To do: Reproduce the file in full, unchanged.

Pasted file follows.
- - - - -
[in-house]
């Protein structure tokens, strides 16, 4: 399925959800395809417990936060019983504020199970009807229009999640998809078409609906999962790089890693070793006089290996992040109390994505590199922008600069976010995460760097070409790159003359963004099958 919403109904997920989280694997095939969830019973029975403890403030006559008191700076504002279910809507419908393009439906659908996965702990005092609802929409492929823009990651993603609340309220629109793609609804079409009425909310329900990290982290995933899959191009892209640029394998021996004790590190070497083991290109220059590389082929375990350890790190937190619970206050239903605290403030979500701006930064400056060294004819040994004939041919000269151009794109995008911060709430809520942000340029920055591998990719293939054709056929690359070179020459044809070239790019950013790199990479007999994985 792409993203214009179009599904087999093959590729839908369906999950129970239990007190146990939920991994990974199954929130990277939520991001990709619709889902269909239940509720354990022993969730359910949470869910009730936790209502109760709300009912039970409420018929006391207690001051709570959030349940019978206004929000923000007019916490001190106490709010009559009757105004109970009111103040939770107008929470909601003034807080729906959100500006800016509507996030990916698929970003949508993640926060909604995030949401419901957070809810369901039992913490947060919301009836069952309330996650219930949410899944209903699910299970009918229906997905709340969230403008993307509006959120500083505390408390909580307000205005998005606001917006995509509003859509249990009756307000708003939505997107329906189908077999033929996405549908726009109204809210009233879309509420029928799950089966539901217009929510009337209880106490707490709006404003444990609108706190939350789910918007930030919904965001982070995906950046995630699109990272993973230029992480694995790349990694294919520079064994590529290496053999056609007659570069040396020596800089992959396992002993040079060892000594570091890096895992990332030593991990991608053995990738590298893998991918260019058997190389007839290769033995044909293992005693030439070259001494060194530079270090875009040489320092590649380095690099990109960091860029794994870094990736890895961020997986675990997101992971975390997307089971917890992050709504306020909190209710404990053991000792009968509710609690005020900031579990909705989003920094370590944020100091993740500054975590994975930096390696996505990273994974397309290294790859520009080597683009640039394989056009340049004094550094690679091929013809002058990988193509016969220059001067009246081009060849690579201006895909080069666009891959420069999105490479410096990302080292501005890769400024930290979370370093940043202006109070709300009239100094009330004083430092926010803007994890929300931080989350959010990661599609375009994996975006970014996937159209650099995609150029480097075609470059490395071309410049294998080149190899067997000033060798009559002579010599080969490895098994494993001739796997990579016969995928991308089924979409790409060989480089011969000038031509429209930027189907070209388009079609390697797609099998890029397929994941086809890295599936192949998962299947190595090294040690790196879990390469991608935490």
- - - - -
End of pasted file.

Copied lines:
[in-house]
């Protein structure tokens, strides 16, 4: 399925959800395809417990936060019983504020199970009807229009999640998809078409609906999962790089890693070793006089290996992040109390994505590199922008600069976010995460760097070409790159003359963004099958 919403109904997920989280694997095939969830019973029975403890403030006559008191700076504002279910809507419908393009439906659908996965702990005092609802929409492929823009990651993603609340309220629109793609609804079409009425909310329900990290982290995933899959191009892209640029394998021996004790590190070497083991290109220059590389082929375990350890790190937190619970206050239903605290403030979500701006930064400056060294004819040994004939041919000269151009794109995008911060709430809520942000340029920055591998990719293939054709056929690359070179020459044809070239790019950013790199990479007999994985 792409993203214009179009599904087999093959590729839908369906999950129970239990007190146990939920991994990974199954929130990277939520991001990709619709889902269909239940509720354990022993969730359910949470869910009730936790209502109760709300009912039970409420018929006391207690001051709570959030349940019978206004929000923000007019916490001190106490709010009559009757105004109970009111103040939770107008929470909601003034807080729906959100500006800016509507996030990916698929970003949508993640926060909604995030949401419901957070809810369901039992913490947060919301009836069952309330996650219930949410899944209903699910299970009918229906997905709340969230403008993307509006959120500083505390408390909580307000205005998005606001917006995509509003859509249990009756307000708003939505997107329906189908077999033929996405549908726009109204809210009233879309509420029928799950089966539901217009929510009337209880106490707490709006404003444990609108706190939350789910918007930030919904965001982070995906950046995630699109990272993973230029992480694995790349990694294919520079064994590529290496053999056609007659570069040396020596800089992959396992002993040079060892000594570091890096895992990332030593991990991608053995990738590298893998991918260019058997190389007839290769033995044909293992005693030439070259001494060194530079270090875009040489320092590649380095690099990109960091860029794994870094990736890895961020997986675990997101992971975390997307089971917890992050709504306020909190209710404990053991000792009968509710609690005020900031579990909705989003920094370590944020100091993740500054975590994975930096390696996505990273994974397309290294790859520009080597683009640039394989056009340049004094550094690679091929013809002058990988193509016969220059001067009246081009060849690579201006895909080069666009891959420069999105490479410096990302080292501005890769400024930290979370370093940043202006109070709300009239100094009330004083430092926010803007994890929300931080989350959010990661599609375009994996975006970014996937159209650099995609150029480097075609470059490395071309410049294998080149190899067997000033060798009559002579010599080969490895098994494993001739796997990579016969995928991308089924979409790409060989480089011969000038031509429209930027189907070209388009079609390697797609099998890029397929994941086809890295599936192949998962299947190595090294040690790196879990390469991608935490």